This year, I applied and was accepted to the 2005 Citizens's Academy, a set of 15 "classes" where folks in SMC can learn about county government by meeting and hearing from folks running various parts of county government.
I'm going to try to blog the notes I take each night to my blog, and this is the first entry for 08/23/05.
The first session was an introductory session, describing the county history and its political and organizational structure. We heard from the County Manager, the County Counsel, Supervisor Jerry Hill, as well as received short greetings from a number of other county department heads.
Some random facts: 80% of the county budget goes to criminal justice, health care, and human services. Only 7% goes to support services (ie administrative costs). This is considered very low. The county has about 700,000 residents, and 20 cities. This is a large number of cities for a county in California (ranking #3 or #4 in the number of cities among the 58 California counties).
The county counsel spoke in great detail about the history of San Mateo County and why its charter is relatively unique (and in many ways superior) among those 20 (of 58) counties that are "charter counties". Charter counties are counties that are governed by a charter voted in by the people of the county, rather than by state law. Charter counties came about during the good government movement of the 20's and 30's. SMC was created in the 1850's and was heavily influenced (and still is) by the City & County of San Francisco, its immediate neighbor to the north.
The SMC charter has a few notable characteristics:
1) Supervisors are elected by districts, though everyone across SMC votes for supervisors in all districts. That is, there are 5 districts (each equal in population) and the supervisor for each district must live in the district and the votes cast for supervisor are cast for each district - there are really 5 different races. However, because everyone in the county votes in all five districts, supervisors are not encouraged to be parochial and look out only for the interests of their district. This apparently leads to a much higher level of collegiality and a better functioning county. Only Tehama county has a similar system.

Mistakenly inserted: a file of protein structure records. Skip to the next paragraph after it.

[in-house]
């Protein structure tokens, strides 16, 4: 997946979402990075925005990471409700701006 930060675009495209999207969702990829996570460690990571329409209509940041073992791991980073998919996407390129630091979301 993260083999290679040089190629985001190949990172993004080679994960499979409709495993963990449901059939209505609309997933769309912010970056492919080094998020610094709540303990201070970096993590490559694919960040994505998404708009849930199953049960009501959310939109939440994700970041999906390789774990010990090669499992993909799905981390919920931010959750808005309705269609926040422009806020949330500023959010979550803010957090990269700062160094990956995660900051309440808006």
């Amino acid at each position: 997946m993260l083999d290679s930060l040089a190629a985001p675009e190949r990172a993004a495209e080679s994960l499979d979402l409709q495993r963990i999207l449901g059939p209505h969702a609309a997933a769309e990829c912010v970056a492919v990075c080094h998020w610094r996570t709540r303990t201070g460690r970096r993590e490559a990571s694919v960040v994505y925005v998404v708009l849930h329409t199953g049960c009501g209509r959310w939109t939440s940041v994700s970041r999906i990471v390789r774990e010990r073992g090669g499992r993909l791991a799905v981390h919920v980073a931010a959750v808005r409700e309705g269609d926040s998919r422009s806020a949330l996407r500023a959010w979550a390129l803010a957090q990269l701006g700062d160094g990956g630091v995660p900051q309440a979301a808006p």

2) There is a 3 term limit on all elected positions (there are only 6 elected positions other than supervisor: asssesor-county clerk-record, controller, coroner, district attorney, sheriff, treasurer-tax collector). SMC was the first county to have term limits for the Board of Supervisors.
3) The county has a "strong county manager" model. County manager (and county counsel) are appointed by the board of supervisors. County manager appoints department heads, prepares budget, does day-to-day implementation.
4) SMC diverges from most counties in the number of elected positions - some offices are combined in SMC.
5) SMC has a civil service system
On average, county managers serve 12 years.
Another discussion was about the Civil Grand Jury. They are a relatively independent body of 19 citizens who take up complaints and conduct independent reviews and issues reports which may suggest specific actions. There was a suggestion that the Civil Grand Jury is a good way for informed, interested citizens to get involved in bettering local government. THe Civil Grand Jury investigates all local government, not just the County.
Jerry Hill's discussion focused on the work life of the supervisors. He noted that the supervisors don't have direct control over most of the county's 5700 employees - in fact, the supervisors appoint only the county manager and county counsel. Supes work together because of countywide voting for district elections.
Interesting, Jerry Hill noted county government is really the local arm of the state government. The relationship between cities, counties, special districts, the state, and the federal government is obviously complicated.
Supervisors get paid about $82k a year plus a $600 a month car allowance (they use their own cars). Supervisors also have about 25 other tasks/assignments (e.g. sitting on regional commissions, district boards, etc). Their biggest job is the county budget.
I found the discussion of the Brown Act to be very interesting. The Brown act is a sunshine law intended to make sure that all county legislative business is done in open meetings. The law basically says that for local legislative bodies, no three members of the same body can discuss any county business outside of an official meeting. This means that two supervisors could talk privately, but three cannot. This also includes "serial meetings" - a supervisor can't say to another supervisor to "pass along the plan" (for example) to a third supervisor. This keeps "backdoor deals" from happening and keeps all deliberation out in front of the public, as much as is practical.
One final note from Jerry Hill - San Mateo County is 76% open space. Thats amazing, considering the densely packed residential areas in the county...
More next week from the Coyote Point Museum where we'll be discussing the Environmental Services Agency.